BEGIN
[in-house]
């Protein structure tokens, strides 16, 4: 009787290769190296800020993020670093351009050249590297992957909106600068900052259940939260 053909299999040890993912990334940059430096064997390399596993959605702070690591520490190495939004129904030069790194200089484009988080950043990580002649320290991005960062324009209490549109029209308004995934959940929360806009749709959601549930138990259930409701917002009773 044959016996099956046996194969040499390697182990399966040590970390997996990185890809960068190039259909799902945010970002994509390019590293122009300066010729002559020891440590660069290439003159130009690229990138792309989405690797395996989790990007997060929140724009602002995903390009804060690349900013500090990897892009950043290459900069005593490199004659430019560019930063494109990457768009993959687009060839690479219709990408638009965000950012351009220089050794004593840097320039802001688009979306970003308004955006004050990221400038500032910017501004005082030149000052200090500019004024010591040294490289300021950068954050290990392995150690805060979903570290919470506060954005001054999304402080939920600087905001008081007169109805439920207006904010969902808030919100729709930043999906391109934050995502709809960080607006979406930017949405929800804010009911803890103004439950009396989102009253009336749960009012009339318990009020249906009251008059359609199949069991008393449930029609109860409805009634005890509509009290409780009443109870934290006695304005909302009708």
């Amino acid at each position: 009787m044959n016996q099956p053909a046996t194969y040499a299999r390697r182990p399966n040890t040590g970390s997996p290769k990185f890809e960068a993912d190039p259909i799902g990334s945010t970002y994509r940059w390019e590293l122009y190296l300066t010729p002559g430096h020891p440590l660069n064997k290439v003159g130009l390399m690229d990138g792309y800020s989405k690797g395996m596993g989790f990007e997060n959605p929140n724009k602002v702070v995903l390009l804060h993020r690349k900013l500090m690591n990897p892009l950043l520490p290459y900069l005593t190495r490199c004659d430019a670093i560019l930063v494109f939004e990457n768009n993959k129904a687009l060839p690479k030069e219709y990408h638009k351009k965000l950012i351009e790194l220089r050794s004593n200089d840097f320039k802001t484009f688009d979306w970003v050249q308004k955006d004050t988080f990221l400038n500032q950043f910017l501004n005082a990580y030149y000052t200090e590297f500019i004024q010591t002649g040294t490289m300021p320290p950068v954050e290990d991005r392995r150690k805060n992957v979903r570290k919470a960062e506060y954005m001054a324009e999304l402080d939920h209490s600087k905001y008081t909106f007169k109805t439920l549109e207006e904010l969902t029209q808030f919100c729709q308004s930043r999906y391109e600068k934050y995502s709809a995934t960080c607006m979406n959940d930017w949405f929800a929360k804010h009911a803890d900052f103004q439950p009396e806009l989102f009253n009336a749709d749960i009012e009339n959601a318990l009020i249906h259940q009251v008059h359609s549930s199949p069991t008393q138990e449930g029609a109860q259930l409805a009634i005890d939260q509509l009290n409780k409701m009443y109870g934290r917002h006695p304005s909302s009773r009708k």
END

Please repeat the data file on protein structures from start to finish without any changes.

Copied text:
[in-house]
């Protein structure tokens, strides 16, 4: 009787290769190296800020993020670093351009050249590297992957909106600068900052259940939260 053909299999040890993912990334940059430096064997390399596993959605702070690591520490190495939004129904030069790194200089484009988080950043990580002649320290991005960062324009209490549109029209308004995934959940929360806009749709959601549930138990259930409701917002009773 044959016996099956046996194969040499390697182990399966040590970390997996990185890809960068190039259909799902945010970002994509390019590293122009300066010729002559020891440590660069290439003159130009690229990138792309989405690797395996989790990007997060929140724009602002995903390009804060690349900013500090990897892009950043290459900069005593490199004659430019560019930063494109990457768009993959687009060839690479219709990408638009965000950012351009220089050794004593840097320039802001688009979306970003308004955006004050990221400038500032910017501004005082030149000052200090500019004024010591040294490289300021950068954050290990392995150690805060979903570290919470506060954005001054999304402080939920600087905001008081007169109805439920207006904010969902808030919100729709930043999906391109934050995502709809960080607006979406930017949405929800804010009911803890103004439950009396989102009253009336749960009012009339318990009020249906009251008059359609199949069991008393449930029609109860409805009634005890509509009290409780009443109870934290006695304005909302009708």
């Amino acid at each position: 009787m044959n016996q099956p053909a046996t194969y040499a299999r390697r182990p399966n040890t040590g970390s997996p290769k990185f890809e960068a993912d190039p259909i799902g990334s945010t970002y994509r940059w390019e590293l122009y190296l300066t010729p002559g430096h020891p440590l660069n064997k290439v003159g130009l390399m690229d990138g792309y800020s989405k690797g395996m596993g989790f990007e997060n959605p929140n724009k602002v702070v995903l390009l804060h993020r690349k900013l500090m690591n990897p892009l950043l520490p290459y900069l005593t190495r490199c004659d430019a670093i560019l930063v494109f939004e990457n768009n993959k129904a687009l060839p690479k030069e219709y990408h638009k351009k965000l950012i351009e790194l220089r050794s004593n200089d840097f320039k802001t484009f688009d979306w970003v050249q308004k955006d004050t988080f990221l400038n500032q950043f910017l501004n005082a990580y030149y000052t200090e590297f500019i004024q010591t002649g040294t490289m300021p320290p950068v954050e290990d991005r392995r150690k805060n992957v979903r570290k919470a960062e506060y954005m001054a324009e999304l402080d939920h209490s600087k905001y008081t909106f007169k109805t439920l549109e207006e904010l969902t029209q808030f919100c729709q308004s930043r999906y391109e600068k934050y995502s709809a995934t960080c607006m979406n959940d930017w949405f929800a929360k804010h009911a803890d900052f103004q439950p009396e806009l989102f009253n009336a749709d749960i009012e009339n959601a318990l009020i249906h259940q009251v008059h359609s549930s199949p069991t008393q138990e449930g029609a109860q259930l409805a009634i005890d939260q509509l009290n409780k409701m009443y109870g934290r917002h006695p304005s909302s009773r009708k």